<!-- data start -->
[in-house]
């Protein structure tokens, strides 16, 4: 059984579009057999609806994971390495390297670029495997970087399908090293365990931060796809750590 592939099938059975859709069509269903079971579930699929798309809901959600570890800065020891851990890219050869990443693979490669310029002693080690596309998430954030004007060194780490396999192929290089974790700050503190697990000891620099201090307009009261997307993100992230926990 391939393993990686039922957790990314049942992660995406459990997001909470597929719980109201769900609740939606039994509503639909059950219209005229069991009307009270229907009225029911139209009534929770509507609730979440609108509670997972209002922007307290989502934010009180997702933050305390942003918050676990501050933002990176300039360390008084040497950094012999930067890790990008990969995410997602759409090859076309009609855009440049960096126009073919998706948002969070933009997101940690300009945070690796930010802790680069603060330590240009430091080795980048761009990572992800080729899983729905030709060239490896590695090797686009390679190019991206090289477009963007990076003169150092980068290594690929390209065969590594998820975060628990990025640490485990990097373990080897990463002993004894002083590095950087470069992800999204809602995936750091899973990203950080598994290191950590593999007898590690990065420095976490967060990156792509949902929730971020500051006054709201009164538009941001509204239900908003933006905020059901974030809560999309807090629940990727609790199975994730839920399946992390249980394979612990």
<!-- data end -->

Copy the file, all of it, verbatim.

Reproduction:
[in-house]
């Protein structure tokens, strides 16, 4: 059984579009057999609806994971390495390297670029495997970087399908090293365990931060796809750590 592939099938059975859709069509269903079971579930699929798309809901959600570890800065020891851990890219050869990443693979490669310029002693080690596309998430954030004007060194780490396999192929290089974790700050503190697990000891620099201090307009009261997307993100992230926990 391939393993990686039922957790990314049942992660995406459990997001909470597929719980109201769900609740939606039994509503639909059950219209005229069991009307009270229907009225029911139209009534929770509507609730979440609108509670997972209002922007307290989502934010009180997702933050305390942003918050676990501050933002990176300039360390008084040497950094012999930067890790990008990969995410997602759409090859076309009609855009440049960096126009073919998706948002969070933009997101940690300009945070690796930010802790680069603060330590240009430091080795980048761009990572992800080729899983729905030709060239490896590695090797686009390679190019991206090289477009963007990076003169150092980068290594690929390209065969590594998820975060628990990025640490485990990097373990080897990463002993004894002083590095950087470069992800999204809602995936750091899973990203950080598994290191950590593999007898590690990065420095976490967060990156792509949902929730971020500051006054709201009164538009941001509204239900908003933006905020059901974030809560999309807090629940990727609790199975994730839920399946992390249980394979612990």